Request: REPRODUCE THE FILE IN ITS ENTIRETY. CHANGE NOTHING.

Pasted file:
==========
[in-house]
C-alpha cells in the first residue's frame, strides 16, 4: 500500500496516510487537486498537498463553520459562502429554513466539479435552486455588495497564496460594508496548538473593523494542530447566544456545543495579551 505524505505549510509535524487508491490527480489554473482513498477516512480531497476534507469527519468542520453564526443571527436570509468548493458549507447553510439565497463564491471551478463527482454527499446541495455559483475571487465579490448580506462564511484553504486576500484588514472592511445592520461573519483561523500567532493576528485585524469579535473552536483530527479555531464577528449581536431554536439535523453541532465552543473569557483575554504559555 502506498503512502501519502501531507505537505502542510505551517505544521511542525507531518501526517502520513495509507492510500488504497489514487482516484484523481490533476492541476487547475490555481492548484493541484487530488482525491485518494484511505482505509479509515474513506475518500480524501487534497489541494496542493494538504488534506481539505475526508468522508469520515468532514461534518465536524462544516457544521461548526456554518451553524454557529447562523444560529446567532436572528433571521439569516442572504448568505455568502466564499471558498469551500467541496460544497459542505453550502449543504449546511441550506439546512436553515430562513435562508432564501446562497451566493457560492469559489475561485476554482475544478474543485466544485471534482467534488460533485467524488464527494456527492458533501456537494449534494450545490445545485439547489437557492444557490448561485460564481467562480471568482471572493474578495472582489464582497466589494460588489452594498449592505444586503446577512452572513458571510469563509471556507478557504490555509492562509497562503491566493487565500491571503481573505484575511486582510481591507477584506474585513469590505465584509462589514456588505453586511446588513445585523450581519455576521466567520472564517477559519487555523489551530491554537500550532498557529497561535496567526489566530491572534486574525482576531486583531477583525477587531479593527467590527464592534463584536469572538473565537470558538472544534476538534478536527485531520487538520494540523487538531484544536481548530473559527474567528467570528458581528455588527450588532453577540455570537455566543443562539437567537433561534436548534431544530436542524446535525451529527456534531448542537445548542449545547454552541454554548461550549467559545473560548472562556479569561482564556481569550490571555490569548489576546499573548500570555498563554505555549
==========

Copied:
[in-house]
C-alpha cells in the first residue's frame, strides 16, 4: 500500500496516510487537486498537498463553520459562502429554513466539479435552486455588495497564496460594508496548538473593523494542530447566544456545543495579551 505524505505549510509535524487508491490527480489554473482513498477516512480531497476534507469527519468542520453564526443571527436570509468548493458549507447553510439565497463564491471551478463527482454527499446541495455559483475571487465579490448580506462564511484553504486576500484588514472592511445592520461573519483561523500567532493576528485585524469579535473552536483530527479555531464577528449581536431554536439535523453541532465552543473569557483575554504559555 502506498503512502501519502501531507505537505502542510505551517505544521511542525507531518501526517502520513495509507492510500488504497489514487482516484484523481490533476492541476487547475490555481492548484493541484487530488482525491485518494484511505482505509479509515474513506475518500480524501487534497489541494496542493494538504488534506481539505475526508468522508469520515468532514461534518465536524462544516457544521461548526456554518451553524454557529447562523444560529446567532436572528433571521439569516442572504448568505455568502466564499471558498469551500467541496460544497459542505453550502449543504449546511441550506439546512436553515430562513435562508432564501446562497451566493457560492469559489475561485476554482475544478474543485466544485471534482467534488460533485467524488464527494456527492458533501456537494449534494450545490445545485439547489437557492444557490448561485460564481467562480471568482471572493474578495472582489464582497466589494460588489452594498449592505444586503446577512452572513458571510469563509471556507478557504490555509492562509497562503491566493487565500491571503481573505484575511486582510481591507477584506474585513469590505465584509462589514456588505453586511446588513445585523450581519455576521466567520472564517477559519487555523489551530491554537500550532498557529497561535496567526489566530491572534486574525482576531486583531477583525477587531479593527467590527464592534463584536469572538473565537470558538472544534476538534478536527485531520487538520494540523487538531484544536481548530473559527474567528467570528458581528455588527450588532453577540455570537455566543443562539437567537433561534436548534431544530436542524446535525451529527456534531448542537445548542449545547454552541454554548461550549467559545473560548472562556479569561482564556481569550490571555490569548489576546499573548500570555498563554505555549